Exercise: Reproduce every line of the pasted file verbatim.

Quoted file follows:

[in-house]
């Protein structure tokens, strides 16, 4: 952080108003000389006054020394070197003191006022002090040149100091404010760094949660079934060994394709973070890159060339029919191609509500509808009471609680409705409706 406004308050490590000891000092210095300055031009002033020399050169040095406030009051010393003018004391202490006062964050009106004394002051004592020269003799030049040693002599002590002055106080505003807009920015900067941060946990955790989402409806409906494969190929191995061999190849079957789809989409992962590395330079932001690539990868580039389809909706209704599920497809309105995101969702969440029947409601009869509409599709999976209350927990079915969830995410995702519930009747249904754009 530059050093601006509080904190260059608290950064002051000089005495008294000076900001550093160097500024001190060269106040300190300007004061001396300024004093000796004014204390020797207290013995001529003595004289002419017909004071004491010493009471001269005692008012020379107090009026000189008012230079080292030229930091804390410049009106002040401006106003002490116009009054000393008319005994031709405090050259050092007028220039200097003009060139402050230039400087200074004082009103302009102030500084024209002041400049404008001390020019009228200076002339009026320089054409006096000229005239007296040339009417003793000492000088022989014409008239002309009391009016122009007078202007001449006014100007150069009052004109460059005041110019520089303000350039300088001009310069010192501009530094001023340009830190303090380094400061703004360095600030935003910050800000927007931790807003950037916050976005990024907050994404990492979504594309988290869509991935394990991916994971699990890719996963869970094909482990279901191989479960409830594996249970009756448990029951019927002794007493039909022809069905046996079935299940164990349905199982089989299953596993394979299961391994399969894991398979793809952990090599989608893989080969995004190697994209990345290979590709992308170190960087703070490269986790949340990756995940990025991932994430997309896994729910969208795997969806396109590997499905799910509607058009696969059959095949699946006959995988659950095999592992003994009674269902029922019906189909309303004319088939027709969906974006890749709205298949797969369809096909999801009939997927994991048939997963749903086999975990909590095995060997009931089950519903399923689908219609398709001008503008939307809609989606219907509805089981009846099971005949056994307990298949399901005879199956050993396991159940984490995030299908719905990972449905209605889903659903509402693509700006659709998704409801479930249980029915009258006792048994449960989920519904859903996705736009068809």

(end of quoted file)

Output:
[in-house]
């Protein structure tokens, strides 16, 4: 952080108003000389006054020394070197003191006022002090040149100091404010760094949660079934060994394709973070890159060339029919191609509500509808009471609680409705409706 406004308050490590000891000092210095300055031009002033020399050169040095406030009051010393003018004391202490006062964050009106004394002051004592020269003799030049040693002599002590002055106080505003807009920015900067941060946990955790989402409806409906494969190929191995061999190849079957789809989409992962590395330079932001690539990868580039389809909706209704599920497809309105995101969702969440029947409601009869509409599709999976209350927990079915969830995410995702519930009747249904754009 530059050093601006509080904190260059608290950064002051000089005495008294000076900001550093160097500024001190060269106040300190300007004061001396300024004093000796004014204390020797207290013995001529003595004289002419017909004071004491010493009471001269005692008012020379107090009026000189008012230079080292030229930091804390410049009106002040401006106003002490116009009054000393008319005994031709405090050259050092007028220039200097003009060139402050230039400087200074004082009103302009102030500084024209002041400049404008001390020019009228200076002339009026320089054409006096000229005239007296040339009417003793000492000088022989014409008239002309009391009016122009007078202007001449006014100007150069009052004109460059005041110019520089303000350039300088001009310069010192501009530094001023340009830190303090380094400061703004360095600030935003910050800000927007931790807003950037916050976005990024907050994404990492979504594309988290869509991935394990991916994971699990890719996963869970094909482990279901191989479960409830594996249970009756448990029951019927002794007493039909022809069905046996079935299940164990349905199982089989299953596993394979299961391994399969894991398979793809952990090599989608893989080969995004190697994209990345290979590709992308170190960087703070490269986790949340990756995940990025991932994430997309896994729910969208795997969806396109590997499905799910509607058009696969059959095949699946006959995988659950095999592992003994009674269902029922019906189909309303004319088939027709969906974006890749709205298949797969369809096909999801009939997927994991048939997963749903086999975990909590095995060997009931089950519903399923689908219609398709001008503008939307809609989606219907509805089981009846099971005949056994307990298949399901005879199956050993396991159940984490995030299908719905990972449905209605889903659903509402693509700006659709998704409801479930249980029915009258006792048994449960989920519904859903996705736009068809």